Actually the place does not even offer faded luxury. It's done out in theme-park Italian style with wooden tables and chairs. The crowd is loud and largely foreign - lots of parties and groups. Certainly not the place for a date or important business discussion. It's pretty fun actually and you have to admire the practical approach of a place that, when asked for wine by the glass, has no list but allows you to choose your wine "full bodied" or "light bodied" (which I supposed is a bit like offering art by the square inch - but I'm not classy enough to mind).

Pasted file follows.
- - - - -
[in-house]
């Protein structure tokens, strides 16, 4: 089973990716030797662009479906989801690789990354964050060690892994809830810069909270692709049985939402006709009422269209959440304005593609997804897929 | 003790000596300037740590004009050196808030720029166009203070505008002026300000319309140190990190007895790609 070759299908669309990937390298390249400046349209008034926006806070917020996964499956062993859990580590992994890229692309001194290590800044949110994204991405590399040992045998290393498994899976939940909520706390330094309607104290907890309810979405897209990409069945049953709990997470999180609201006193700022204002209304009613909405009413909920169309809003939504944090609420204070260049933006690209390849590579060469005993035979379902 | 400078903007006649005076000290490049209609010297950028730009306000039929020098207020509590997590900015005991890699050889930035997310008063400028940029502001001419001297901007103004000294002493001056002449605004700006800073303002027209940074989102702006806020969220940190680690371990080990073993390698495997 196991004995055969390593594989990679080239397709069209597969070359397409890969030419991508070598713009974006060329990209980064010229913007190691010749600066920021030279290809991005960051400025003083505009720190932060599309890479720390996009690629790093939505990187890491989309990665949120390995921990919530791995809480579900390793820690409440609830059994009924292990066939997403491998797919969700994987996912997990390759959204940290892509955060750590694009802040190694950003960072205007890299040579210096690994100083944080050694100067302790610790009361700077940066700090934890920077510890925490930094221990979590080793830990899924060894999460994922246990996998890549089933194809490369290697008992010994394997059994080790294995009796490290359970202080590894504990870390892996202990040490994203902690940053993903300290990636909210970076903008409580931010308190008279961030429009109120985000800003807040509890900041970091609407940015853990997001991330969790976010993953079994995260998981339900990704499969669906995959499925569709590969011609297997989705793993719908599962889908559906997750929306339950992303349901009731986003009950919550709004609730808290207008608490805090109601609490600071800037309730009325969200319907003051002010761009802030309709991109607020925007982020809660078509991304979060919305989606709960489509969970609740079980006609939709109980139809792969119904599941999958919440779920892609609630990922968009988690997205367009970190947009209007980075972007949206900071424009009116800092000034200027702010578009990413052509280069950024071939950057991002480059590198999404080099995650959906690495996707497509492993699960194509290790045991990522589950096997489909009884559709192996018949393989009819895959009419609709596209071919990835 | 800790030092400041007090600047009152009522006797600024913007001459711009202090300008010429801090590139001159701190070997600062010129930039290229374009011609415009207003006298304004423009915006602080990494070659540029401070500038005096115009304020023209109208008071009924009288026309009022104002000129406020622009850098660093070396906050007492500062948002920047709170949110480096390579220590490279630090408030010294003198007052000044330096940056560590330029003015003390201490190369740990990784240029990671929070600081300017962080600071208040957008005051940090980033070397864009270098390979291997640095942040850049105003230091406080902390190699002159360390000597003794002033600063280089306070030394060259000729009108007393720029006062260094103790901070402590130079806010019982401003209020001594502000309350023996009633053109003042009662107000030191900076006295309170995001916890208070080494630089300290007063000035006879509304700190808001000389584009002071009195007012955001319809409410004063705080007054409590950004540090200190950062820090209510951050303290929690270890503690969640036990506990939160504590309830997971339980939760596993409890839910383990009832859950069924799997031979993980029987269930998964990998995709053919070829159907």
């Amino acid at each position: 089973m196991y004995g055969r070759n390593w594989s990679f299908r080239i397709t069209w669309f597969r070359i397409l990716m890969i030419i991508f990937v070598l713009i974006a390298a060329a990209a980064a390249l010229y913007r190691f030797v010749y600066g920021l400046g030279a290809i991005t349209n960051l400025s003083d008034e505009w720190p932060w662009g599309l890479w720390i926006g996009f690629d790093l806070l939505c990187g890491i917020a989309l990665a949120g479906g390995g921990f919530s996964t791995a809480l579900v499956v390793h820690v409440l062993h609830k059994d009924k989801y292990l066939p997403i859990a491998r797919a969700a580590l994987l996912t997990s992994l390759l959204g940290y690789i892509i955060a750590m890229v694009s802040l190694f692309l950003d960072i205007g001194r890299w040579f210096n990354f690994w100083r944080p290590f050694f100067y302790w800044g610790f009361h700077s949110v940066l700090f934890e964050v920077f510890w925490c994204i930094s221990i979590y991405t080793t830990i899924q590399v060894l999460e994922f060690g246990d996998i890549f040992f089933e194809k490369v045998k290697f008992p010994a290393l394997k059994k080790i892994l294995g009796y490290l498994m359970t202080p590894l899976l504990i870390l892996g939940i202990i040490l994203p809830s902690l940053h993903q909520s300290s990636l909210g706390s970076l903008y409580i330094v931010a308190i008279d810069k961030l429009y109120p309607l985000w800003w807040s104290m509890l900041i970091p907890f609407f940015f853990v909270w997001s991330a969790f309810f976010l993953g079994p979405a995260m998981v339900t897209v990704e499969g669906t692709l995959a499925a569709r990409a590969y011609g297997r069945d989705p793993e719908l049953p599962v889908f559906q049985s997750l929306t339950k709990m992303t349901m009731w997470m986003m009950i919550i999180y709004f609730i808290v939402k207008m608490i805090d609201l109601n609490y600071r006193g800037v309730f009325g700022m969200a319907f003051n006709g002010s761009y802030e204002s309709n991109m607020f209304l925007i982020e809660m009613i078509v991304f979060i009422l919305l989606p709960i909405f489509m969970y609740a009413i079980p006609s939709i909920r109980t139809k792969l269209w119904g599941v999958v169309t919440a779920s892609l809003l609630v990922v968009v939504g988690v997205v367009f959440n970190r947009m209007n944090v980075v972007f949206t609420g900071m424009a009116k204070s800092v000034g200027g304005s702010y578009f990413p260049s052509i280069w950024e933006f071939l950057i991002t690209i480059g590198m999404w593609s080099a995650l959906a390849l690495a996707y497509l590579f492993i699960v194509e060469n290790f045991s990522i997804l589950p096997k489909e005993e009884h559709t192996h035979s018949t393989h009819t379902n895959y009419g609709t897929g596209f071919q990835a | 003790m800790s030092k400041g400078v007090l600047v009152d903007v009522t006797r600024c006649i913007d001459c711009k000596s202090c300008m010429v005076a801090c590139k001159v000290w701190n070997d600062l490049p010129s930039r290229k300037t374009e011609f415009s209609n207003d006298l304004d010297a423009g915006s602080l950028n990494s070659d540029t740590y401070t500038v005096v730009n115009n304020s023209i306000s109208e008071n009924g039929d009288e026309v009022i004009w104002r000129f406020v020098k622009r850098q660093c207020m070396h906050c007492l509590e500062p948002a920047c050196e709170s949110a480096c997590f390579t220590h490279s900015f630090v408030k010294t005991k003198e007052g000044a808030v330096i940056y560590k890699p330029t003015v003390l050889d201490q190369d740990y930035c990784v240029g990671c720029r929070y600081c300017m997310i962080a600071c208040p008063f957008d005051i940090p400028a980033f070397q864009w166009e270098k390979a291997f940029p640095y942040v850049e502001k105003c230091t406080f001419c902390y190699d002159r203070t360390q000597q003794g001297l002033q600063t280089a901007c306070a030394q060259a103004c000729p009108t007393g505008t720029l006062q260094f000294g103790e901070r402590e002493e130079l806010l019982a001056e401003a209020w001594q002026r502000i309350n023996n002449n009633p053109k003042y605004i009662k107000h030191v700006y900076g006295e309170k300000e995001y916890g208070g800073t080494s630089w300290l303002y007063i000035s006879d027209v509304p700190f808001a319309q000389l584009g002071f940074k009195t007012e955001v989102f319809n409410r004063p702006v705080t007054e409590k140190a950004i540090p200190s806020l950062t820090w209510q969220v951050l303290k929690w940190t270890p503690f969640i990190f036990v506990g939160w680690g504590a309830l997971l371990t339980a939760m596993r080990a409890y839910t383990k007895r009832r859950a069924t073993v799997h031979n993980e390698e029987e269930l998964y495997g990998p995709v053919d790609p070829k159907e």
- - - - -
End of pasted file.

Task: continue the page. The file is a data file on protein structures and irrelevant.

The food is actually rather good, if a bit pricey. My dining partner and I ordered deep fried zucchini flowers stuffed with fresh mozzarella and baked scarmoza to start. The zucchini flowers were so-so. I didn't really think they were much to write home about and the cheese filling tasted kind of fishy (maybe it was meant to!). My dining partner thought they were pretty good though, so I'll give it a "pass conceded". The scarmoza was pretty nice, but I felt could have been left in the oven a bit longer, but then again I tend to like baked things a bit overdone. This was followed by a very tasty taglierini with mushroom, prosciutto and pungent truffle oil. My main was a veal scallopini with mozzarella, tomato and white wine sauce. I'm sorry that veal is cruel, but this was delicious. Dessert was a "Boscaiola" prune and almond tart, which was served with out cream or ice cream and was probably better for it. I finished off with a rather nice glass of grappa.